is a method of cooking that involves simmering meat (usually poultry or fish) in a herb-infused liquid (often wine, broth, or both). Poached chicken. Sounds boring, right? Well, yes and no. By itself, it isn't much more than a staple for dieters, but poached chicken is a basic recipe that can easily lead to many more delightful dishes. Think of it as a workhorse recipe - unsexy but extremely versatile.
Chicken salad? Poach that chicken! Tortilla soup? Best served over a mound of succulent shredded chicken. Chicken quesadillas are tastiest when the peppers and Monterey Jack ooze over perfectly cooked chunks of tender chicken (don't forget the cilantro). Chicken caesar salad is one of my favorite lunch entrees, but it's miserable when the chicken is bland and dry and unappetizing. Any number of casseroles, soups, stews, and savory pies call for precooked chicken. If you cook it correctly, a nice poached chicken breast with a dollop of chevre and a sprinkle of fresh herbs makes a fine main dish.
But there's the rub. Most people have no idea how to transform a plain, raw chicken breast into something that actually tastes good. Chicken is a fickle beastie. Once skinned it has very little of the unctuous fat that makes everything taste better, and it can easily become dry, chewy, and utterly flavorless. Truth is, few people without our sneff's gifts are able to pan-sear chicken to plump and juicy perfection. Poaching the chicken is a good alternative for a couple of reasons.
First off, the broth in which the chicken is simmered flavors the meat completely, so you don't wind up with tasty-on-the-outside, rubbery-on-the-inside poultry. Secondly, there's no added fat in the poaching process, so the meat doesn't become butterlogged and greasy (not that there's anything wrong with butter, but sometimes you want to keep things a little lighter). Lometa has a lovely grilled chicken recipe here on E2, but grilling can be a messy (and seasonal) affair, and poaching is warm and indoorsy.
One of the dandy things about poaching is that you can easily vary the final flavor of the chicken by switching out the herbs used in the poaching liquid. Though it's certainly possible to poach a whole chicken, this recipe is for smaller portions and includes directions for poaching two boneless, skinless chicken breasts.
Poaching the Chicken
For two boneless, skinless chicken breasts:
Note that you want about two or three cups of cooking liquid per chicken breast when you poach. The chicken must be covered by the liquid at all times during the cooking process. The flavorings are really up to you; think of this as a guideline recipe.
A small bunch (6 to 8 stems) of fresh tarragon
4 sprigs of fresh thyme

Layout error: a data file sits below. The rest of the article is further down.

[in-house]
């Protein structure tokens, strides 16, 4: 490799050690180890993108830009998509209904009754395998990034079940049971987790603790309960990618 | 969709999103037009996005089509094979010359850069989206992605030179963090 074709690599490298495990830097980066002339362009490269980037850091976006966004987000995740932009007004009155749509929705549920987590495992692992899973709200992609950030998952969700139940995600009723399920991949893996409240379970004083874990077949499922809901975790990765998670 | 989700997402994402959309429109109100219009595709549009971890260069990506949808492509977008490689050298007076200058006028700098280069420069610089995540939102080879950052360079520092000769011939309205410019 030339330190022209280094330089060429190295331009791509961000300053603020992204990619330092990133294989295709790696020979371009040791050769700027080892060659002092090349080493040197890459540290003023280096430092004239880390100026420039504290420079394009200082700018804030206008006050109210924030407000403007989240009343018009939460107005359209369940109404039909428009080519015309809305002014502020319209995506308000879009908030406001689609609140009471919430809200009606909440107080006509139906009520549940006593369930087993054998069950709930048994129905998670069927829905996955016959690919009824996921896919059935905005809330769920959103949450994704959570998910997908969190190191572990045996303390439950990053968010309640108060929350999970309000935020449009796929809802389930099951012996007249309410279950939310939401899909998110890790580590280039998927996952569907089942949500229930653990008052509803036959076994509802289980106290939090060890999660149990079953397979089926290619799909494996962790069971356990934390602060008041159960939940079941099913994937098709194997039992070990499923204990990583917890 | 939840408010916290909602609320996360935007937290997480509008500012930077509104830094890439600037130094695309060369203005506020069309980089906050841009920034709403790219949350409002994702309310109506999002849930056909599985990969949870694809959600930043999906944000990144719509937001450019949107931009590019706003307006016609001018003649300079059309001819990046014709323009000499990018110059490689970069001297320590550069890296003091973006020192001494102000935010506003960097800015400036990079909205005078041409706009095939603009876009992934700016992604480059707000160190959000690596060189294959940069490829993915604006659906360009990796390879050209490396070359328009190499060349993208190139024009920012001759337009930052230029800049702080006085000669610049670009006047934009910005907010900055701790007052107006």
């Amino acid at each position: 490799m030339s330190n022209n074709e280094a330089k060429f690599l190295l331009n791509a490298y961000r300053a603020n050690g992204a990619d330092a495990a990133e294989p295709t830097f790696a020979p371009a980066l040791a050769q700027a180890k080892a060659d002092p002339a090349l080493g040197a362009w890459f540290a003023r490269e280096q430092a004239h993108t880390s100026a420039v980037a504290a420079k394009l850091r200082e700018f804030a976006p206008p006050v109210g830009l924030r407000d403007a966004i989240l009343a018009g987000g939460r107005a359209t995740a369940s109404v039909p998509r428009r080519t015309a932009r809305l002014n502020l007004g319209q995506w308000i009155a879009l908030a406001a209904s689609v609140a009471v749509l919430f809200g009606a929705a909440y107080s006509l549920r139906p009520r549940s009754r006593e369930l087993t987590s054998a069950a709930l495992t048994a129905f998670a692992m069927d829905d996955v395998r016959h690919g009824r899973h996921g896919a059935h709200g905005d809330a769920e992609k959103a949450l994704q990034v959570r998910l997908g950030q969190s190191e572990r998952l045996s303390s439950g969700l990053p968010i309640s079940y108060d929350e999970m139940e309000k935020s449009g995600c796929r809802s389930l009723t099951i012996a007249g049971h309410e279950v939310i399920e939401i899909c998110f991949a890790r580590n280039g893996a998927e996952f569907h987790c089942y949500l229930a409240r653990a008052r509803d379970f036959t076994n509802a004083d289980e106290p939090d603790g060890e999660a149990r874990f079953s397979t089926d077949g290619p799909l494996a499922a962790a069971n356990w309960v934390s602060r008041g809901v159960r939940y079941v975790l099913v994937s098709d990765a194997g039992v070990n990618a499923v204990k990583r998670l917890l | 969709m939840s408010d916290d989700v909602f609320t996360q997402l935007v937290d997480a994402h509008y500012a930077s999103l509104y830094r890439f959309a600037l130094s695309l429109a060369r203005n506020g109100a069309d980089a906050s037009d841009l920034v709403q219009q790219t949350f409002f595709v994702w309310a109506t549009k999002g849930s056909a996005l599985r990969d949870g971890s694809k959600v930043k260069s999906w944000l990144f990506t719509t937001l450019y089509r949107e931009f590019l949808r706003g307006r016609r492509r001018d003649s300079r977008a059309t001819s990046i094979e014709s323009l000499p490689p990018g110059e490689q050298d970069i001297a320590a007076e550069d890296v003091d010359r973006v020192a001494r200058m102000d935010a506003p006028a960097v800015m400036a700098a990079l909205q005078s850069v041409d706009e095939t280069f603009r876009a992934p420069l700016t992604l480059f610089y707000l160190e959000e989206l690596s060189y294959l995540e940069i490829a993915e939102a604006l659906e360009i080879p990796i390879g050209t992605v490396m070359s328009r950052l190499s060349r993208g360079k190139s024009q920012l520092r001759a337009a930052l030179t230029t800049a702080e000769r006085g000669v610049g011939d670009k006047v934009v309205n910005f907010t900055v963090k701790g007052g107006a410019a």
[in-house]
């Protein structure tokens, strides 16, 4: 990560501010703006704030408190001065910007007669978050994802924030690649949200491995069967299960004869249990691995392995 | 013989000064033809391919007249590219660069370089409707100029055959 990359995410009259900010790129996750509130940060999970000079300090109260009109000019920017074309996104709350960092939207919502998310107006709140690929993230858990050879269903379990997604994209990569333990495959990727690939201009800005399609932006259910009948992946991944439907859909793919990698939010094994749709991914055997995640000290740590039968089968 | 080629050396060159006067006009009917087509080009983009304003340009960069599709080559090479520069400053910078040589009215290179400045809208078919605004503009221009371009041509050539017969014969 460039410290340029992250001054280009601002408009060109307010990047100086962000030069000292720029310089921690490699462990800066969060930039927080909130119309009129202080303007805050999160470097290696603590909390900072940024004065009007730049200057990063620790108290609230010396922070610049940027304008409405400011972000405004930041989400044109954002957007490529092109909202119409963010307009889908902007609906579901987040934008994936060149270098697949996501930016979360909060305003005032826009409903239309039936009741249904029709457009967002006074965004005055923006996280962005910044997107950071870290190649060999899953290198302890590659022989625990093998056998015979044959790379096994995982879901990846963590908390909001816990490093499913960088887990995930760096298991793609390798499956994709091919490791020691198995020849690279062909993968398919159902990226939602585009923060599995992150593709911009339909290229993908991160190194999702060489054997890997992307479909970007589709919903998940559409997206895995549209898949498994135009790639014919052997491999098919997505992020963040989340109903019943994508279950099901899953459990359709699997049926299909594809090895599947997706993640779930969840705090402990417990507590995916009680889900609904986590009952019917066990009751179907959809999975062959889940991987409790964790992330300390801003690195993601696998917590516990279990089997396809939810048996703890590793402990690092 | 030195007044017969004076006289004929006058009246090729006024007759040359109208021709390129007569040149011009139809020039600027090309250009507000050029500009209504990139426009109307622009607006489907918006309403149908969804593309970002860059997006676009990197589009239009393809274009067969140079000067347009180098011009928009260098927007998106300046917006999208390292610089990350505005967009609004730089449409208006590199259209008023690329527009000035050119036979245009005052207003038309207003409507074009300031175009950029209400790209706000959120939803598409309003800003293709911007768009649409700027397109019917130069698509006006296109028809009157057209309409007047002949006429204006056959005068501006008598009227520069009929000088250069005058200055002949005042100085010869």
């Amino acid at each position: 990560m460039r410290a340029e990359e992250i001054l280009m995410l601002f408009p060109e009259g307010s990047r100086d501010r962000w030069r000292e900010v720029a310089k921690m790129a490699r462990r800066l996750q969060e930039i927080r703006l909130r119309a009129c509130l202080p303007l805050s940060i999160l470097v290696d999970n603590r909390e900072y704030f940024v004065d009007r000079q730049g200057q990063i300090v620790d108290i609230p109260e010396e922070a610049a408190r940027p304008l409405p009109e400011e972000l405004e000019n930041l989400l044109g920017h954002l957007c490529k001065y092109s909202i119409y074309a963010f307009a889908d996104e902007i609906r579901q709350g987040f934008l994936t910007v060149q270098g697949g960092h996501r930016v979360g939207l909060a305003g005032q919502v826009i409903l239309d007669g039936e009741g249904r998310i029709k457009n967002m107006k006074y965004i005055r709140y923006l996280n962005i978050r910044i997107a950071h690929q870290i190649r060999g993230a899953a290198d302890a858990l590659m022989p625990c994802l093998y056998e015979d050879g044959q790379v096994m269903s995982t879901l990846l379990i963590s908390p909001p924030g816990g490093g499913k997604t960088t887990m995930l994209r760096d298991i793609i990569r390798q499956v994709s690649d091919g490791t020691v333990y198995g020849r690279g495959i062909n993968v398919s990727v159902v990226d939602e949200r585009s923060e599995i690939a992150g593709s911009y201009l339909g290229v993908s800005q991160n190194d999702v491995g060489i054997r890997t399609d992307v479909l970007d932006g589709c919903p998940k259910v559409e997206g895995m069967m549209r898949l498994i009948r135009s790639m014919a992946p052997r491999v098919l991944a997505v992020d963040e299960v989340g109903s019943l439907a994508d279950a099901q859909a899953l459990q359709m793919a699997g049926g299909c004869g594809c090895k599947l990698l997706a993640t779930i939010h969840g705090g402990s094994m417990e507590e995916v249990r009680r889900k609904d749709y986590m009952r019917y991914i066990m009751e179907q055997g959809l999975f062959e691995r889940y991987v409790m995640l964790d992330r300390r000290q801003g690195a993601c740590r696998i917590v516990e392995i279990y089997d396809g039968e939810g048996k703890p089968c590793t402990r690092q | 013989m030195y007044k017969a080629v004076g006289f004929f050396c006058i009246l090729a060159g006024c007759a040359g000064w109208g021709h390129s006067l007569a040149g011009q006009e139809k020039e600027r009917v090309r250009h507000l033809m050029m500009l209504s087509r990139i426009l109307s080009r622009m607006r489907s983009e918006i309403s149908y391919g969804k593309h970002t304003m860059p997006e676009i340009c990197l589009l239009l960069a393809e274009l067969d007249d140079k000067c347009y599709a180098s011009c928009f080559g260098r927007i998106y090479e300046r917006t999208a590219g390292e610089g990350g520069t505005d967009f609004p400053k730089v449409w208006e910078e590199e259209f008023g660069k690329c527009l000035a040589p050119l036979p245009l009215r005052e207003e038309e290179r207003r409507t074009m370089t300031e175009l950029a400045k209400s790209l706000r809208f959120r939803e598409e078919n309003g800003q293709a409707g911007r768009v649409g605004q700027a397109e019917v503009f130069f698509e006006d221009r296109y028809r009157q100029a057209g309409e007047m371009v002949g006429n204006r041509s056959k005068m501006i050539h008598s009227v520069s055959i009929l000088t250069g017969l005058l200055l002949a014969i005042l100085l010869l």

2 bay leaves
2 garlic cloves, gently crushed but still pretty much whole
1 teaspoon whole black peppercorns
1 cup sherry or white wine (really any brand will do, but not too sweet, dear)
1 cup low sodium chicken broth (or homemade stock)
1 stalk celery, roughly chopped
1/2 white onion, coarsely chopped
2 boneless, skinless chicken breasts, split
Make a bouquet garni: Tie tarragon stems, thyme, bay leaves, and peppercorns in a small square of cheesecloth. Combine the bouquet garni, garlic, sherry, chicken broth, celery, onion, and 4 cups water in a medium pot, and bring to a boil over high heat. Reduce heat, and let the broth simmer for 5 minutes so that all the flavors have a chance to develop.
Ligtly salt the chicken breasts on both sides and add them to the gently simmering broth. Make sure they are completely immersed in the liquid, and allow them to simmer uncovered for seven minutes. When that time is up, take the pot off the flame, cover it tightly, and allow the carryover cooking to finish the chicken. Don't peek, just let the chicken cool in its cooking liquid for thirty minutes to an hour. This prevents the chicken from drying out, and produces a juicy little bird breast that's perfect for chicken salad.
Other nice additions to the cooking liquid include carrots, sweet bell pepper, spicy red pepper flakes, lemon zest (be sparing with this pungent stuff unless your recipe calls for very lemony chicken), and almost any combination of fresh or dried herbs. Remember that dried herbs tend to impart a stronger flavor, so adjust the recipe accordingly and don't worry about tying the dried herbs up in cheesecloth.
For Mexican dishes, a bouquet garni made with Mexican oregano, cumin, cilantro stems, a cinnamon stick (which adds a wonderful, earthy, hard-to-place yet distinct flavor), chili powder, marjoram, bay leaves, and thyme (or a combination of all of these dried herbs) is very tasty. You might also want to substitute a half-cup of tequila for the cup of sherry when poaching chicken that's intended for Mexican dishes (just add a bit more chicken broth or water to make up for the liquid loss). I also add extra garlic and a crushed serrano pepper to the cooking liquid.
For Asian dishes, try adding spices such as ginger, Vietnamese mint, Thai basil, citrus peel (lime is especially nice), star anise, lemongrass, five spice powder, kaffir lime leaves, or Szechuan peppercorns. Rice wine vinegar or sake are good substitues for the sherry or white wine in Asian-influenced poached chicken dishes. A squirt or two of good soy sauce never hurt anyone (but if you add soy to the poaching liquid, you might want to skip salting the chicken before you cook it). Chicken prepared this way is delicious in dumplings and spring rolls. Again, use your imagination!
Shred or cube the chicken and use in a yummy recipe of your choice. Alternatively, spread the warm breasts with a bit of goat cheese, sprinkle on a few chives, and serve as an elegant light supper along with a leafy green salad and some mashed potatoes. Simple comfort food.
Not all poaching involves meat. Poached pears and other sorts of fruit make delicious desserts!